The Department of Defense has been on a long, winding road toward the adoption of commercial cloud computing over the past decade. But there is no better example of the ways in which that journey has accelerated than the full sprint the Air Force has been on for the past year-and-a-half.
Not only does the Air Force have fully-established contract vehicles for cloud consumption up and running, it’s paired its “Cloud One” environment with a tailorable DevSecOps software development pipeline that’s now been declared a DoD enterprise service. That offering, “Platform One,” also earned program of record status in the Air Force’s budget for the upcoming DoD spending request.
By the end of 2020, Cloud One was the home for 60 different systems, hosting nearly 4,000 terabytes of data. Since its launch, it’s been a multi-cloud offering — starting with Amazon Web Services and Microsoft’s Azure. But a key tenet has also been to make that fact completely invisible to its end users.
“We’re destroying silos and trying to move faster,” Nicolas Chaillan, the Air Force’s chief software officer, said during a keynote discussion for Federal News Network’s DoD Cloud Exchange. “At the end of the day, what really matters is there are a few things that are foundational — like a single sign-on experience for the warfighter. We can authenticate once and not have to type pins and passwords 20 million times a day. Those kinds of basic things are what defines an enterprise, versus a bunch of disparate systems. They make our lives successful and efficient to win a war.”
Along the way, the Air Force has come up with several procedural innovations that appear to help get DoD over many of the biggest hurdles that have kept it from embracing modern cloud computing.
One example is the concept of “Cloud Access Points.” For years, those nodes were seen by Defense IT officials as the only way to maintain watch over data moving between DoD networks and commercial cloud environments. In reality, they turned into traffic bottlenecks that mostly served to inhibit cloud access.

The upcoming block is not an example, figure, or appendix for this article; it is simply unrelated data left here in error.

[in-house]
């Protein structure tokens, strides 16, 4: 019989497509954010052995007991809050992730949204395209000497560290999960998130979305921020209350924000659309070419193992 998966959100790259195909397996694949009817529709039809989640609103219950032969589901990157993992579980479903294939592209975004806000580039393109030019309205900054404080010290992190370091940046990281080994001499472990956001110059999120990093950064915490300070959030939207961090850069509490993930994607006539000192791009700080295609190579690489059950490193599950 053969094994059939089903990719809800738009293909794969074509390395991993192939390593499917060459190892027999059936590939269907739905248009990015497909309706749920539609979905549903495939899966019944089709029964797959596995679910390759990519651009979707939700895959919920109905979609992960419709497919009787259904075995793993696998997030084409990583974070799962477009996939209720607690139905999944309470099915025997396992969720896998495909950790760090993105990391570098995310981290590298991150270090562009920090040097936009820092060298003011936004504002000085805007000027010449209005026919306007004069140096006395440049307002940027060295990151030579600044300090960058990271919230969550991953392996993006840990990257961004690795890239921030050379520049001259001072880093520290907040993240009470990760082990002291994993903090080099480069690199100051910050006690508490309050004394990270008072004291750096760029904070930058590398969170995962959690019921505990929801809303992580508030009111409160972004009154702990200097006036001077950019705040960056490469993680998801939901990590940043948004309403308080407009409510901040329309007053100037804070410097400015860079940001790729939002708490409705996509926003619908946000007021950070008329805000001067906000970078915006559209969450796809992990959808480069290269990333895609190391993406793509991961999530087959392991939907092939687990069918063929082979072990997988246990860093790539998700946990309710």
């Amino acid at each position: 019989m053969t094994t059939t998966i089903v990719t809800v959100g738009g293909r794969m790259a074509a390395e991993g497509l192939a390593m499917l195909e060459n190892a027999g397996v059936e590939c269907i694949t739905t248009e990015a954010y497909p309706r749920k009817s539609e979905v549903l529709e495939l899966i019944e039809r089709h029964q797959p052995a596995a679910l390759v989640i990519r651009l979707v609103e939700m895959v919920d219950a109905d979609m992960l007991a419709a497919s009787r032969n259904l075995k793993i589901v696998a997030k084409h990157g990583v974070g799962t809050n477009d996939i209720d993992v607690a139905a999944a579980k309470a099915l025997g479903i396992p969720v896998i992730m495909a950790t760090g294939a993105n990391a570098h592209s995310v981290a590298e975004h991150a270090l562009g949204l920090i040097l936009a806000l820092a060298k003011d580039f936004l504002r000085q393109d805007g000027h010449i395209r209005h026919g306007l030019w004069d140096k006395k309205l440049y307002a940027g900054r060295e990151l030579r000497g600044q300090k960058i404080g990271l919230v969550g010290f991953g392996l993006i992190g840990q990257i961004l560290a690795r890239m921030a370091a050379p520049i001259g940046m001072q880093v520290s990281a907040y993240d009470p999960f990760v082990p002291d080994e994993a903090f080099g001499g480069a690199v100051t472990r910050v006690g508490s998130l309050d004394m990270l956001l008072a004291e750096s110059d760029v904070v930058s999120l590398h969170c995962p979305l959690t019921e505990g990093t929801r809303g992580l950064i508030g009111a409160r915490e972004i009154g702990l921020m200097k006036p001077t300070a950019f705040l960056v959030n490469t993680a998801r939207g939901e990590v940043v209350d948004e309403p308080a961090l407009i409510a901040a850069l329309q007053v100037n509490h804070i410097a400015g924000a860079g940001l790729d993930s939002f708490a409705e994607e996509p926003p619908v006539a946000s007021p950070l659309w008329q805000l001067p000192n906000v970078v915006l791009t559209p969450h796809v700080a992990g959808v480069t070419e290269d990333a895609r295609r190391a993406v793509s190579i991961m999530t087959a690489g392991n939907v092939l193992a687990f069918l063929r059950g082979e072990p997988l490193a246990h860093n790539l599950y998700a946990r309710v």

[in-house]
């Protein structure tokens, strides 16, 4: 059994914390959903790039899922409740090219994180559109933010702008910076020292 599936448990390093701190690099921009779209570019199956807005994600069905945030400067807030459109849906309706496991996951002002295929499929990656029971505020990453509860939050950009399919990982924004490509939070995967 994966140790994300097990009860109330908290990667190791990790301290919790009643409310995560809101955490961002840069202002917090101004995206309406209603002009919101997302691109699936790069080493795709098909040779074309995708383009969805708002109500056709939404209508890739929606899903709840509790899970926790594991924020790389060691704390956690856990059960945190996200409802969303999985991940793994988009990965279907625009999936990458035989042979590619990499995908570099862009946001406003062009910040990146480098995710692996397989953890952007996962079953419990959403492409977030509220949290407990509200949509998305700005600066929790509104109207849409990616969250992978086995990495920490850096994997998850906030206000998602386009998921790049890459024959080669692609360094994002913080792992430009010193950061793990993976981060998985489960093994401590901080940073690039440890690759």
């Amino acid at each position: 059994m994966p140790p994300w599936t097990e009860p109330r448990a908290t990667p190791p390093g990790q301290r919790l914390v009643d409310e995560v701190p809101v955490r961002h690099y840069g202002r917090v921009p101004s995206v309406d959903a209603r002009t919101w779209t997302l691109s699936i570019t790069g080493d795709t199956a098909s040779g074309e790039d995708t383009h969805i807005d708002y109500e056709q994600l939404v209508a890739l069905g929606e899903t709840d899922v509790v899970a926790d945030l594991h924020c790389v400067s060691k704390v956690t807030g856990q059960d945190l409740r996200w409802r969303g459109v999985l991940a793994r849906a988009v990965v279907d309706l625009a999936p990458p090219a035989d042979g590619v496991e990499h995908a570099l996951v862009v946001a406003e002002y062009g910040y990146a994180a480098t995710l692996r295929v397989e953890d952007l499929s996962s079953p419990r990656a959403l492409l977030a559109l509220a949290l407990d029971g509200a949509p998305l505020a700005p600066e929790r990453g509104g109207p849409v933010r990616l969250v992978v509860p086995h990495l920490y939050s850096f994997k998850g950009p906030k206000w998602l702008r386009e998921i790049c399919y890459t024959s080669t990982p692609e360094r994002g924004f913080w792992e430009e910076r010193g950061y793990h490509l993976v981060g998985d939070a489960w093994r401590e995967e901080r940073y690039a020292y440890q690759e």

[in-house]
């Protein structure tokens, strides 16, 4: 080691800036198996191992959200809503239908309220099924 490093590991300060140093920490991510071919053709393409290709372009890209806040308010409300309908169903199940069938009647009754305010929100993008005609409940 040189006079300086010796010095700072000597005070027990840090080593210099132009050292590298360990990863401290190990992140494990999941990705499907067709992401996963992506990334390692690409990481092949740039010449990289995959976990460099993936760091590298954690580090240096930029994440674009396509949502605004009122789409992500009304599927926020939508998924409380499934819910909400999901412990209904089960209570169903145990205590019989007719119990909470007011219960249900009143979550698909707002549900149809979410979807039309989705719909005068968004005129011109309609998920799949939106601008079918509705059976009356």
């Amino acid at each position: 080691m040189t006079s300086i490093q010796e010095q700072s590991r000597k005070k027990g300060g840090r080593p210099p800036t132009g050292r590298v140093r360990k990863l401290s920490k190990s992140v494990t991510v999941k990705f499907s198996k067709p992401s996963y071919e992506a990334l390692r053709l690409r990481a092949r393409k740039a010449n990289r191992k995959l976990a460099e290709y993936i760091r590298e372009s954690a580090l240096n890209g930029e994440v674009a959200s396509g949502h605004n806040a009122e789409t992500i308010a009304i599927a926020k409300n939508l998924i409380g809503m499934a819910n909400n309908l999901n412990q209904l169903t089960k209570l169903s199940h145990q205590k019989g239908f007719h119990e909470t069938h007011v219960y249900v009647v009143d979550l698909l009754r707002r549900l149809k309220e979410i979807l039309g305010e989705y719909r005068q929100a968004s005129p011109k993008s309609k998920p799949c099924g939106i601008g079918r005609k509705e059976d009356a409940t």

So the Air Force reimagined the concept with a model called Cloud Native Access Points (CNAPs) — moving many of the cybersecurity functions that formerly stood between Defense networks and the cloud — to the cloud itself. The logic is that if a healthy chunk of the department’s data and compute power is going to reside in the cloud, its security services should live there too, and be just as scalable.
“CNAP is disrupting that bottleneck concept of perimeter, but it’s also moving us to zero trust,” Chaillan said. “It’s going to assess the device state of the user, whether it’s a mobile or desktop or a laptop, and allow the user, based on his or her identity, to connect to DoD systems. We can whitelist access to resources in the cloud or on-premise, effectively replacing that idea of ingress and egress to the cloud. And that’s game changing.”
But the Air Force’s conception of what cloud means for the enterprise has changed a lot since the “cloud first” mantra of a decade ago. It’s no longer a matter of moving to the cloud for its own sake.
In the case of software development, it turns out it does. Platform One, which is hosted on Cloud One, lets separate programs shave a year or two off of their software development time since they no longer need to stand up their own development platforms for whatever system they’re building.